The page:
Yesterday was a strange anniversary for me. It was my daughter’s birthday. A time of huge celebration, obviously. But the anniversary of one of the hardest days of my life.
A few days before my daughter was born, I was rushed into hospital with really high blood pressure. An overnight stay later, and I was sent home again, after being told that my baby would definitely need to be delivered early because I had signs of pre-eclampsia. I’d had injections to get her lungs ready for an early arrival. I remember the shock and my reaction. One of guilt. I spent my entire time there saying I was sorry. I’m sorry to cause you so much trouble. I’m sorry that I’m upset. I’m sorry that I’m not very good at being pregnant. I’m so very sorry …
The day after I went home, I woke with a pain in my upper abdomen. I thought it was really bad indigestion. An hour later and I couldn’t stand up. I called my parents who came to collect me and took me back to hospital where I was rushed into a bed, taken for stabilising and then for an emergency caesarean section. That abdominal pain was my liver ceasing to work and red blood cells rupturing as my pre-eclampsia had been complicated by HELLP syndrome. The only way to save me was to deliver the baby straight away. Eve, who was delivered at only 30 weeks’ gestation (and weighed in at 2lb 11oz) was resuscitated at her birth and immediately taken away to Neo-natal Intensive Care. As she spent her first weeks of life in an incubator, I began my recovery,first in hospital and then–a fortnight later– at home. My ongoing fluctuating blood pressure means that it’s a recovery that continues to this day.
And so this anniversary of her birth has always been a day that I’ve struggled with. Every year, I find myself needing to find somewhere quiet for little secret crying times. I remember how much I struggled. And my horrible guilt resurfaces. The guilt that I wasn’t able to keep her safe. That I couldn’t carry her to term. That my body broke and they had to deliver her so early, so tiny. And then make her breathe. That, despite setting an alarm for every two hours, 24 hours a day to try with a damn breast-pump (genuinely one of the hardest things to try and do at 2am,when your baby is miles away) my poor broken body wasn’t able to create enough milk to keep her alive, even though she was only having a teaspoon’s worth of milk down a nasogastric tube (after several weeks of being fed by an IV line). I distinctly remember the bus journey to the hospital during which I got a phone call from them. There’s no more milk left, will you allow us to use formula? The combination of feeling like a total failure and the relief that I’d finally accepted the inevitable was overwhelming and I sobbed openly on the bus. I’ve carried that feeling around with me for a really long time. I’m so, so sorry …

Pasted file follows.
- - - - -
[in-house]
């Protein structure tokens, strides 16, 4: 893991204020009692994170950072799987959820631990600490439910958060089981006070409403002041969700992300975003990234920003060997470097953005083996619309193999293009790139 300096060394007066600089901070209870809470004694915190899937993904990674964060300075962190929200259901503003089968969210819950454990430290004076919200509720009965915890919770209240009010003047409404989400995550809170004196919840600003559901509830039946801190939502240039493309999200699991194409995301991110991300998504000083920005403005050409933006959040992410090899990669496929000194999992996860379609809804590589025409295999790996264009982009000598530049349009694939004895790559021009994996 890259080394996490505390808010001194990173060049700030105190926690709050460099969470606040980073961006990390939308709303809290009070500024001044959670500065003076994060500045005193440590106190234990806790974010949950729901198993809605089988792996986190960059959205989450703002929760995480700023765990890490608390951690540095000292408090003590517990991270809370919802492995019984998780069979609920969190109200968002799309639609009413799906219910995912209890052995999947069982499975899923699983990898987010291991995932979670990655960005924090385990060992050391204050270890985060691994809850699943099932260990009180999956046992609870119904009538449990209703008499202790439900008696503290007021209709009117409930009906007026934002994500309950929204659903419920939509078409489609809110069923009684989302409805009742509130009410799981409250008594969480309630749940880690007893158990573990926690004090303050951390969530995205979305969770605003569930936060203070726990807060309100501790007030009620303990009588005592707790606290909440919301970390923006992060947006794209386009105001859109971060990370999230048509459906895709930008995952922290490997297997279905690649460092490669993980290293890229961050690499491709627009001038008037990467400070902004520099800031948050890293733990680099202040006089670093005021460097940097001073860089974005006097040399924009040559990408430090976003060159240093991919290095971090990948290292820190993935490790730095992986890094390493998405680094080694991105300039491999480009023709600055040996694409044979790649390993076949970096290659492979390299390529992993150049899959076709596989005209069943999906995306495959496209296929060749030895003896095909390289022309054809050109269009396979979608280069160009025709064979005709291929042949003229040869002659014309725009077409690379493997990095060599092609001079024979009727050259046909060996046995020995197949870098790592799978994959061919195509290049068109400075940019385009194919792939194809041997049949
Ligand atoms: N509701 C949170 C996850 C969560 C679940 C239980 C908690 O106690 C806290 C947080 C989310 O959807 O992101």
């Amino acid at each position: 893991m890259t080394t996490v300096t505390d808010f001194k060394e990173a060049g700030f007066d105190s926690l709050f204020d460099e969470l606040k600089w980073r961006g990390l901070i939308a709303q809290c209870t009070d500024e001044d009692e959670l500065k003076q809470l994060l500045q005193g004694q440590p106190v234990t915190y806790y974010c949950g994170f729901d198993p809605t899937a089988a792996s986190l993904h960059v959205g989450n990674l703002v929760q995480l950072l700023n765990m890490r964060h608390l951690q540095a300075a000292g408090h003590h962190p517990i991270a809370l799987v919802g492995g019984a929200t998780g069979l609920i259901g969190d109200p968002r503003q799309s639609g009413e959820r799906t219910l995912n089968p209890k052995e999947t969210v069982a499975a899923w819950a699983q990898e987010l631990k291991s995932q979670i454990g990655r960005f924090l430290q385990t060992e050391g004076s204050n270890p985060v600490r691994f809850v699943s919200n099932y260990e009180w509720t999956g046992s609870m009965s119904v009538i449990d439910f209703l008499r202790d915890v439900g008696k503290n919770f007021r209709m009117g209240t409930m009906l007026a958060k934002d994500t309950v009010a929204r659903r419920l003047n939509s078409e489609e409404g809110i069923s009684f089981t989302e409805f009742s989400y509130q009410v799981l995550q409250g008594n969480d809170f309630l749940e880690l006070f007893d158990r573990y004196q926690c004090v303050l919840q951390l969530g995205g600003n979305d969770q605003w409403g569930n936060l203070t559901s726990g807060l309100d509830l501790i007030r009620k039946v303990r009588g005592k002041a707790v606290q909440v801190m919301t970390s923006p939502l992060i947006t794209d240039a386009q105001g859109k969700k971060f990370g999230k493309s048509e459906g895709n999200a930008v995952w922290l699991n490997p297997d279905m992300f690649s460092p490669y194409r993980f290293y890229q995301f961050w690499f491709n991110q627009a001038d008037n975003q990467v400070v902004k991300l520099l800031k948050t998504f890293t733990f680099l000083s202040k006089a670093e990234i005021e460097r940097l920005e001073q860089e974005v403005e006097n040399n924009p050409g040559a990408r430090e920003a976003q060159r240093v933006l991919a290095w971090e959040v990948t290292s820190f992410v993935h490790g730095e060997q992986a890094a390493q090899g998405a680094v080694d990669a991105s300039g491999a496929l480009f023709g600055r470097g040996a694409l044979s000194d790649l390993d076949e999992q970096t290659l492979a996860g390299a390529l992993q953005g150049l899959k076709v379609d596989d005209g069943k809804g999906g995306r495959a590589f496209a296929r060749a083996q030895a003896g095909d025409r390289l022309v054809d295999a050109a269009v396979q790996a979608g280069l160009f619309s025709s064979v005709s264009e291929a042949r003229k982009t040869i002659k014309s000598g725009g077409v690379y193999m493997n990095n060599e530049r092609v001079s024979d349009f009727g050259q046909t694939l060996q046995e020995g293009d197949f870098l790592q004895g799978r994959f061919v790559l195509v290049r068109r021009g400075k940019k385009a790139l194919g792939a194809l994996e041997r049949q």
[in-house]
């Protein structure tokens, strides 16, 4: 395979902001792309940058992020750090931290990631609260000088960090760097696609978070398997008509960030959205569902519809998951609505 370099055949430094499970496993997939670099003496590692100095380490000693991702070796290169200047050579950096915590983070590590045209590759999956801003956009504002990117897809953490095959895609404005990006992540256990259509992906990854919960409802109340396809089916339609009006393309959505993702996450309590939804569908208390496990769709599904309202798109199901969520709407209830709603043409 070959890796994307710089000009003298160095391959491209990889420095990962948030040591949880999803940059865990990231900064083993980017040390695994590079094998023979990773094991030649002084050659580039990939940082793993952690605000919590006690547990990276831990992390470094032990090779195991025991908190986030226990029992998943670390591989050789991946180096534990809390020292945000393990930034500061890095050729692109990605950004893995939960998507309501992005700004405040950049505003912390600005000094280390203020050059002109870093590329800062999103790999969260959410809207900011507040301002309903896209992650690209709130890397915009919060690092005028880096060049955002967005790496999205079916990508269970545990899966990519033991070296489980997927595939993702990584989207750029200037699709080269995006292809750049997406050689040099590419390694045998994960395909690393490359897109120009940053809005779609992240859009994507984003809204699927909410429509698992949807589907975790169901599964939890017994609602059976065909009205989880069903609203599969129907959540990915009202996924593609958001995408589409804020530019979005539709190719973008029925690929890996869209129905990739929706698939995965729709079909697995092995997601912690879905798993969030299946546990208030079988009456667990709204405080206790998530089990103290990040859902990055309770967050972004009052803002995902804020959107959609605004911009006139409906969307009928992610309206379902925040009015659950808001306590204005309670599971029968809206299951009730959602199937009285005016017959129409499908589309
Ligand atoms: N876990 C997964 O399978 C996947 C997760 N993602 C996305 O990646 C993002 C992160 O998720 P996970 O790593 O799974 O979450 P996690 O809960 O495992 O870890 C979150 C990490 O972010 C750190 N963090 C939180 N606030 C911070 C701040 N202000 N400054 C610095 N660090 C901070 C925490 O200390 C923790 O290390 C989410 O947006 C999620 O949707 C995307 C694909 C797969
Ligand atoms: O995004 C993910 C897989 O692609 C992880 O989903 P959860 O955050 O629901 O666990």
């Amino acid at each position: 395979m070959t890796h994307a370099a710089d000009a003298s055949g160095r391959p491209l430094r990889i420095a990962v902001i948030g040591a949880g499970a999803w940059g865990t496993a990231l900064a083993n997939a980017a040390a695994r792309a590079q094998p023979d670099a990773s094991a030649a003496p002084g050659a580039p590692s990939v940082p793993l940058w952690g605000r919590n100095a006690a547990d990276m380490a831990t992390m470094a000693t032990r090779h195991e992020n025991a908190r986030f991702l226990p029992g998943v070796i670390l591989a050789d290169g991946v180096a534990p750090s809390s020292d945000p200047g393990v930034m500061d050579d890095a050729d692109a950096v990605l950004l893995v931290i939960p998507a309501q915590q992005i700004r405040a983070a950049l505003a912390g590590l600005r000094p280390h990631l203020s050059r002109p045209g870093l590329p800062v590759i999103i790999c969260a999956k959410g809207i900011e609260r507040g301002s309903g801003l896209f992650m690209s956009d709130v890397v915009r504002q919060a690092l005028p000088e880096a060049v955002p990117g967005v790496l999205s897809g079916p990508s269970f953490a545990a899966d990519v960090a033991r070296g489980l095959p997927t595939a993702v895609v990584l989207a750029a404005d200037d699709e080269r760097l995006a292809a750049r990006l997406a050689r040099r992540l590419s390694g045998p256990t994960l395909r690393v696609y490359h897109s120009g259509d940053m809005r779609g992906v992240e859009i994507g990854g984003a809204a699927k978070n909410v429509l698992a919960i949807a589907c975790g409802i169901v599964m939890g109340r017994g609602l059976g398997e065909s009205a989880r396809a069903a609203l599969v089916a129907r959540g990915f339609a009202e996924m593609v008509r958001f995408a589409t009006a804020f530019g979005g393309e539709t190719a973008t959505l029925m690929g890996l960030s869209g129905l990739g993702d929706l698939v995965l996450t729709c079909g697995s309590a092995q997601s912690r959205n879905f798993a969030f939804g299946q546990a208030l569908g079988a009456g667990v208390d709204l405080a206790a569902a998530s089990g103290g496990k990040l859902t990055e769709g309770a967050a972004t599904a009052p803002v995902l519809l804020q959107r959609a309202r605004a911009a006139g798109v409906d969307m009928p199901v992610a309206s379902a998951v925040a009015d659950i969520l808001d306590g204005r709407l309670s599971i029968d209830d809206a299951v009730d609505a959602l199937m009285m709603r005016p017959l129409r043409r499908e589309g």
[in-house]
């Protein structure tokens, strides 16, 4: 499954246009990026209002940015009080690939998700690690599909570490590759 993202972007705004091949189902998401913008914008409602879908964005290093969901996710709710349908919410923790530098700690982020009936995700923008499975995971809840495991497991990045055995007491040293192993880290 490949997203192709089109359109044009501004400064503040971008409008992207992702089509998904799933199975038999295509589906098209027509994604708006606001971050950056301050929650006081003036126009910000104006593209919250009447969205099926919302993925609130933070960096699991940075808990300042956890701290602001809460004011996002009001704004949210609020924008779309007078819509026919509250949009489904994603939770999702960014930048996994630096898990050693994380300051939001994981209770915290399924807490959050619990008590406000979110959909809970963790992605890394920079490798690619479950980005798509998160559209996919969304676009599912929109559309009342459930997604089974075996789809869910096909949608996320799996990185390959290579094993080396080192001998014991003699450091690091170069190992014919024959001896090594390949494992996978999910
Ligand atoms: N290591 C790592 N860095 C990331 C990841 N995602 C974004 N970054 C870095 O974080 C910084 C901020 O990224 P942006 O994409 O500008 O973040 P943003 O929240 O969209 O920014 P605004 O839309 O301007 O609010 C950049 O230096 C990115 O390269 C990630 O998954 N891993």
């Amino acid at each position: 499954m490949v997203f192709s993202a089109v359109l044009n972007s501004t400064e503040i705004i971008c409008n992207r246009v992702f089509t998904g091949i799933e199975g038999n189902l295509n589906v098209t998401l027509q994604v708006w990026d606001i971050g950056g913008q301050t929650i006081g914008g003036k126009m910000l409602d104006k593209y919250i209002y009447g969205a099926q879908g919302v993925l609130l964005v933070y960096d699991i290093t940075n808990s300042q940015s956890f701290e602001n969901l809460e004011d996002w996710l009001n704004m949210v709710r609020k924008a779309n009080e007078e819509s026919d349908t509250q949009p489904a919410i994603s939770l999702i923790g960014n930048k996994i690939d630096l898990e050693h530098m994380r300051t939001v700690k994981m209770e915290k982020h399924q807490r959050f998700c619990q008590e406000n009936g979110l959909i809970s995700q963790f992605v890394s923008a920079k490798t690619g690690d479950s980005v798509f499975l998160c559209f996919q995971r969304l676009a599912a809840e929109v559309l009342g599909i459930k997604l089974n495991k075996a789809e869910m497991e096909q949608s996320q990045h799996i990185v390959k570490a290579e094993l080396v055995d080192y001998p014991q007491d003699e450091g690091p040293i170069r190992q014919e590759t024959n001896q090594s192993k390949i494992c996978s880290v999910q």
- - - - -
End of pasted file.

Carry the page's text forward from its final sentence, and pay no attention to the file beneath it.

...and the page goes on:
But, yesterday she was nine. Nine years old. Taller than her classmates, nearly as tall as me. Top of her class. A gymnast and an athlete. She’s bright, beautiful and as annoying, complicated and challenging as any other nine year old girl can be and–along with her brother–the love of my life. It seems that perhaps I didn’t let her down after all. I think, after all these years, that it really is time for me to let that guilt go. Lift this weight that I’ve just had with me for such a long time now. I mean, it’ll be replaced with plenty of other guilt–the life of a working single mum pretty much guarantees that–but at least it’ll be guilt about homework, or whether she’s eating enough vegetables. Not whether I was good enough at being pregnant. Whether I failed before I’d even started being her mum. I need to practice a bit of self-forgiveness now. I did my best and that’s all I can ask of myself.
And, in focusing on that baby, that tiny scrap of person surrounded by wires and tubes, in a room with no windows and a cacophony of bleeping, buzzing machines, I’m in danger of losing sight of the girl standing in front of me. The one who is pretty bloody amazing. The one who I promise to parent with everything I’ve got, learning from my many mistakes as I go. The one who I will fight tooth and nail to keep safe for the rest of our lives.
The one who wants my attention right now. This very second.
Mostly to ask impossible-to-answer questions about Minecraft, if I’m honest, but nothing’s perfect … Time to go.
Huge thanks to the bloody incredible NHS for keeping us alive, and making us heathy. I will always be your greatest supporter. After Eve’s birth, I also got lots of help from Bliss, the premature baby charity.
And, because I cannot imagine what it must feel like not to be able to keep your child safe, perhaps you could take a look here and see if you might be able to help. I’m sure this is the kind of thing you do already, because my readers are awesome but you might not have had chance yet. Ta. x